A Bookseller’s Disappointment

If you’ve been in one Barnes and Noble, you’ve been in them all. The layout may change, but their displays are preplanned by corporate and so therefore the stores end up displaying the same books in relatively the same place for better or worse. It is my understanding that publishers pay for these spots, sometimes, and other times, the company just thinks the book meshes well with the display*. The one display that (hopefully) is not predetermined is the Best Seller display. Rather than go by the “Times,” the display is based on BN’s own sales throughout the previous week.

At the end of  2016, towards the election, the displays turned political for obvious reasons. What piqued my interest about it was that most of the books displayed were somewhat-to-definitely pro-Trump, while definitely anti-Hillary. As the company touted its pro-diverse, pro-democracy on Barnes and Noble Inside, the employee news hub, they lament that the “election was causing poor sales,” because “people want to stay inside and save their money in these troubling times.”

As a person, I wanted nothing to do with these books. They were making a joke out of a very trying time in the lives of so many Americans. None of the books were objective, and it seemed as if more and more Conservatives walked through our doors every day, either by coincidence or design. I sold gun magazines, Michael Savage books, and Guilty as Sin. There was not a single time I rang up Stronger Together, but Make America Great Again and Crisis of Character were often top sellers. There was even a graphic novel version of Clinton Cash.  I actually rung up more than one person who told me, a salesperson they did not know from Eve, that I did not deserve to make a living wage, because I didn’t have a real job.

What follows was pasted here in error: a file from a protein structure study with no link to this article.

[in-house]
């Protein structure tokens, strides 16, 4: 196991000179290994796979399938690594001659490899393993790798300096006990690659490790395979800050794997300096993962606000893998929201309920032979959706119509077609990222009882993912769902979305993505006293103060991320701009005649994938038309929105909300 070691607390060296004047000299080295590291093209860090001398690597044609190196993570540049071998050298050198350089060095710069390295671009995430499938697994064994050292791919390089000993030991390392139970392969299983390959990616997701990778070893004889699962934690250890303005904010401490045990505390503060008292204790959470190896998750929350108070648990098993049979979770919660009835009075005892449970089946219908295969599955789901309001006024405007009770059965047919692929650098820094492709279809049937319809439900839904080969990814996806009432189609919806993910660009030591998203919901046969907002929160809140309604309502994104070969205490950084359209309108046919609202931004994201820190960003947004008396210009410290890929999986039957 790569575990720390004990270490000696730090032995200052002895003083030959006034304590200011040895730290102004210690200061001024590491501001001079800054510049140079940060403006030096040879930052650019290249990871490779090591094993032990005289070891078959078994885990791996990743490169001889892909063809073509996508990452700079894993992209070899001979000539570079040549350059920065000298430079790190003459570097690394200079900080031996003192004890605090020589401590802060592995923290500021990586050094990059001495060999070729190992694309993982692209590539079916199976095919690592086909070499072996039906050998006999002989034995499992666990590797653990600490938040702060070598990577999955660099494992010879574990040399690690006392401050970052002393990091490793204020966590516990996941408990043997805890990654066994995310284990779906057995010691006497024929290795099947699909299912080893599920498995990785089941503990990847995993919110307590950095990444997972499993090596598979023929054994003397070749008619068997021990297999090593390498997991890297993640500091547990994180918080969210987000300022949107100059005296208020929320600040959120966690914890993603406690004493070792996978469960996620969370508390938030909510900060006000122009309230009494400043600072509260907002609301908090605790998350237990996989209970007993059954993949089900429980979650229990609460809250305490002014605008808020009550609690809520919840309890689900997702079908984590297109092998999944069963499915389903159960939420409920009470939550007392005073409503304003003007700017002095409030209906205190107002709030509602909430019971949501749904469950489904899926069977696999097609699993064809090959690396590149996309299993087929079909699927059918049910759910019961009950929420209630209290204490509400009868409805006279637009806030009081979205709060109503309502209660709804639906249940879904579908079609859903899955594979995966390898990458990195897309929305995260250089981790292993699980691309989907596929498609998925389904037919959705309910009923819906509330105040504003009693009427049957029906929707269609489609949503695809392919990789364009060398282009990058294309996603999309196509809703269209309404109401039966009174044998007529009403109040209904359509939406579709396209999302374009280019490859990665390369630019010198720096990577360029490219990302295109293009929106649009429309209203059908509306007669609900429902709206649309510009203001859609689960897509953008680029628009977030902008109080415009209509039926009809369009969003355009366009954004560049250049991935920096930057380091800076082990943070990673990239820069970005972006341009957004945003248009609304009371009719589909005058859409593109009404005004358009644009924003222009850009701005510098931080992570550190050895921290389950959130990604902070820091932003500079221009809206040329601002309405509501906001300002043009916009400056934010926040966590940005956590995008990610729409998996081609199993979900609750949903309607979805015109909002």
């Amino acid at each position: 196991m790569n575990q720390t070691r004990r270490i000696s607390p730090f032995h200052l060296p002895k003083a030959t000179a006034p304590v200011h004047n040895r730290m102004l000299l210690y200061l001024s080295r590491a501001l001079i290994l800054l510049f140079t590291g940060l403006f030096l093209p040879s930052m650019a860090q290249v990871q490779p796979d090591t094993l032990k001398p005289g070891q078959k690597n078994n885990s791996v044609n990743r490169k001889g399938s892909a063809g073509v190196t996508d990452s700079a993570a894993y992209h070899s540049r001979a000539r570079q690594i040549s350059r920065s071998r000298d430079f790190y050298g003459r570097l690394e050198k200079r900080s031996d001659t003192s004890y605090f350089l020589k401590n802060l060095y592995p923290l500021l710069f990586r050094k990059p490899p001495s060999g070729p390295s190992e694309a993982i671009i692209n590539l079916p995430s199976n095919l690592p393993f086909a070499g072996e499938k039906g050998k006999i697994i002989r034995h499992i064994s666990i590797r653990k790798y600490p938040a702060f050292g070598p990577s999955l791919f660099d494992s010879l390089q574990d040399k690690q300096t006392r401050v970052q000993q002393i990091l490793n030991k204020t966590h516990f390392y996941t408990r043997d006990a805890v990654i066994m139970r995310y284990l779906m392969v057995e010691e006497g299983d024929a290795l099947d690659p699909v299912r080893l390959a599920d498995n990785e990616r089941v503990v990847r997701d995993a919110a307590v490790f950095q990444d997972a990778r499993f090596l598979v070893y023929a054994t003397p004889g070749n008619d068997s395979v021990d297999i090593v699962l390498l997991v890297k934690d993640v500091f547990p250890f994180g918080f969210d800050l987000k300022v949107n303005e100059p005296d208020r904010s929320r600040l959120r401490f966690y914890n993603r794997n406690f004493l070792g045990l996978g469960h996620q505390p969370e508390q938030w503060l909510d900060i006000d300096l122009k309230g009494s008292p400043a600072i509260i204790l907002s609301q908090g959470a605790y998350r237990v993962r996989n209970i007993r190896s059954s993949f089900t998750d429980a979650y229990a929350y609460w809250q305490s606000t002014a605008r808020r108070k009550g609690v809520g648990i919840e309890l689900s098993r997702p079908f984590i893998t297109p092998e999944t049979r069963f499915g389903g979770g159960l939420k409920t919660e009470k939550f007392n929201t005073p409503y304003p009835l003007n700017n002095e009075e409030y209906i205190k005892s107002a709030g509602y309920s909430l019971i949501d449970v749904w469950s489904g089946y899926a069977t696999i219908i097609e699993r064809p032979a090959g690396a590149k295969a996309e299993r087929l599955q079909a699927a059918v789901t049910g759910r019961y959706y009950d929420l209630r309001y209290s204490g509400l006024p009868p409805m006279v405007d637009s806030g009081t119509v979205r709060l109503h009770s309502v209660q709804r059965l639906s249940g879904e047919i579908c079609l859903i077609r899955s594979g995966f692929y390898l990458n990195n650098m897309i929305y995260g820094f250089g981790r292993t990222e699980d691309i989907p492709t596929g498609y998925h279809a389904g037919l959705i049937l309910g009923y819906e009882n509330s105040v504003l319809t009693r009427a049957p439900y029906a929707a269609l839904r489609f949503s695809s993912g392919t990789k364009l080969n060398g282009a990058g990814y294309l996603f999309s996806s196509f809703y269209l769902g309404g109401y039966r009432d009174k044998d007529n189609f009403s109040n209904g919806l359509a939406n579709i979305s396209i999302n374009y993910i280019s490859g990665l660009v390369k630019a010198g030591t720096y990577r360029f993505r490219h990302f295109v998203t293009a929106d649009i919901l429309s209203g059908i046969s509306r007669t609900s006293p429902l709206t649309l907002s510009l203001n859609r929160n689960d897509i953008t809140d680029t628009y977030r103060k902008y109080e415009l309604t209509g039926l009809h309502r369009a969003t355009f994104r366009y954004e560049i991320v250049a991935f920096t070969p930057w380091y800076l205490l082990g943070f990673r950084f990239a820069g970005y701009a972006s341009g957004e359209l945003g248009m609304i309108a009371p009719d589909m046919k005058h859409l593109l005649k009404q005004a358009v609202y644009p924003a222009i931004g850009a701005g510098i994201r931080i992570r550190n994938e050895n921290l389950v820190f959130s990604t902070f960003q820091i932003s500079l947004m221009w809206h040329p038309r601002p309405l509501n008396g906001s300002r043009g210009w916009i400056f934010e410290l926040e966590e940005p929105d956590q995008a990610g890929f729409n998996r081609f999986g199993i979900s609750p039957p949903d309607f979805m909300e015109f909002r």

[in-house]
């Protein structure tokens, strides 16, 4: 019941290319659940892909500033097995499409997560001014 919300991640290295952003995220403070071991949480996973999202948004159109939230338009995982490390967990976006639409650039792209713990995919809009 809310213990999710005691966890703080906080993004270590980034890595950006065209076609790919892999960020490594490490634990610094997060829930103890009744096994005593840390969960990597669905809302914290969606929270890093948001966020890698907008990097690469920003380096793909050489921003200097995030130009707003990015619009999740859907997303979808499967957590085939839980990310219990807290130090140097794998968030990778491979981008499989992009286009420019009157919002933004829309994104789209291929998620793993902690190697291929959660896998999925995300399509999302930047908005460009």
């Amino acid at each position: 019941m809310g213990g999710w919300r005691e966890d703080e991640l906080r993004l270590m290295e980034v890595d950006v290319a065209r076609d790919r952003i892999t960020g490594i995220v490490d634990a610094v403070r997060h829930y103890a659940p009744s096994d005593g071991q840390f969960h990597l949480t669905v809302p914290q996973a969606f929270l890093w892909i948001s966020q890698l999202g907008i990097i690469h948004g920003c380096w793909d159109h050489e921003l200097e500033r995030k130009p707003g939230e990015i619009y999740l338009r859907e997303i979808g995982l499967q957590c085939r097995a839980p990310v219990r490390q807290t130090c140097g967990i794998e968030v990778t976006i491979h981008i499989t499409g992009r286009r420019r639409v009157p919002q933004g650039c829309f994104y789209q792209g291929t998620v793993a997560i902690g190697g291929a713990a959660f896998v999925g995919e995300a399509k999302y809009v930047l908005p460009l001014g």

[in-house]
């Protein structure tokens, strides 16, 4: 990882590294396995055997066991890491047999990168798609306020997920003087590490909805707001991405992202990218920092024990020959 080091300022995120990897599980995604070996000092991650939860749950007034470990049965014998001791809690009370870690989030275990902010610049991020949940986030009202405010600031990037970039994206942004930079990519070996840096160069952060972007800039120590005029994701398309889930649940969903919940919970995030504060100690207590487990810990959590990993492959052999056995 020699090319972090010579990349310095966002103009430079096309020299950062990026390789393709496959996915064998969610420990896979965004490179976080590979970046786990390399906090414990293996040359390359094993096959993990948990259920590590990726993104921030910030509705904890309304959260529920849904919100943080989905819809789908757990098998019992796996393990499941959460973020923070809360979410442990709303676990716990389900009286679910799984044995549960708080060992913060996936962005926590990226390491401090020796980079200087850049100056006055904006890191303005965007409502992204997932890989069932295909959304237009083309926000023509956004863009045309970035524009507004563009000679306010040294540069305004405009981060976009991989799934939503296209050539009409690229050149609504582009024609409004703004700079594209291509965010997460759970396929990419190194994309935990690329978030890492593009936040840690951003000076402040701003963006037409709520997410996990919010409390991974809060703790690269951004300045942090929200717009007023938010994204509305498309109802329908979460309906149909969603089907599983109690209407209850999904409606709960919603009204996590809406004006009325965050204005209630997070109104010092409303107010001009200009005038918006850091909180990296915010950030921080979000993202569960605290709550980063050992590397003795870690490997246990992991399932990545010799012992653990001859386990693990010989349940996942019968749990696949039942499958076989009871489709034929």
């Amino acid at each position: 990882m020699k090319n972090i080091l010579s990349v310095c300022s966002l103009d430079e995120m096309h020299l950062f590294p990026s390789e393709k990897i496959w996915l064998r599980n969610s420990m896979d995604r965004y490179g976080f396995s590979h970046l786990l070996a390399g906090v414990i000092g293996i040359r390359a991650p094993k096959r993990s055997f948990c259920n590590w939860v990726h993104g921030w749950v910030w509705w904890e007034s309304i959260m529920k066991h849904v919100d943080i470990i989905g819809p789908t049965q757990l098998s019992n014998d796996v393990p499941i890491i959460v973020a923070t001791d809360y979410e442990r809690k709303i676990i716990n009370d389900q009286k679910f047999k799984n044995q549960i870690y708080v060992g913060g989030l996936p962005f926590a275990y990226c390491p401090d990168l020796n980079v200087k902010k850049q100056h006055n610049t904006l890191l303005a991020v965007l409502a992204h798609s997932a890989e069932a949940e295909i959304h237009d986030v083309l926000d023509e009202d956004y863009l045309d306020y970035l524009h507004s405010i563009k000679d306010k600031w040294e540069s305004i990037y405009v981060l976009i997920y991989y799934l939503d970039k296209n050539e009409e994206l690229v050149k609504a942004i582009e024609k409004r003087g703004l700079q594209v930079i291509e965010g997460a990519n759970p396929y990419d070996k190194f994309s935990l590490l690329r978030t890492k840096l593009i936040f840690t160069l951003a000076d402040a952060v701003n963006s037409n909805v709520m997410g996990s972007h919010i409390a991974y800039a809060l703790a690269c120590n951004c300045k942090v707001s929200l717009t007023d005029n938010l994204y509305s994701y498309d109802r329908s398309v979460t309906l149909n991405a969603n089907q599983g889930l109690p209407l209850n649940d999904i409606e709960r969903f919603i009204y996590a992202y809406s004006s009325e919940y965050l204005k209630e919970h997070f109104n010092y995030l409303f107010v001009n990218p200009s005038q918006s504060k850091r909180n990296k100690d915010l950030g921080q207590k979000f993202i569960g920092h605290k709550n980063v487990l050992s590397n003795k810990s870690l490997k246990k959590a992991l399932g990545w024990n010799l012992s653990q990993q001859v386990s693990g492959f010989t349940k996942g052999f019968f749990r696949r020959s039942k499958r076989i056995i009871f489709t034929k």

After the election was over, Elizabeth Warren and Bernie Sanders’ books were off the charts popular in our store. Our customers, it turns out, were not only made up of old conservative men and elderly women, but the pre-election sales and post-election sales touted shockingly different values. BN Inside published a lachrymose letter from our CEO, stating that we would move forward positively despite the setback the election caused, and hopefully we could settle now into a better sales climate.  Now, Barnes and Noble promotional emails suggest that we buy What Happened, Hillary Clinton’s memoir about her election experience.

Yes, Barnes and Noble is a store. Yes, they have sales to drive, and quite frankly, they are a sinking ship with too many holes and not enough plugs. But I feel this is taking advantage of people so blatantly, almost outright stating that all they want is our money. As a bookseller, I understand the need for a store to have sales, but as a customer, I feel betrayed and lied to and like just another number. Just like I felt as an employee. But that’s a post for a different day.

*I cringe at the use of “display” so many times, but it is actually called a “display” and there was no other way to word it that would convey what I meant.

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Author: maryjanereads

i'm trying.

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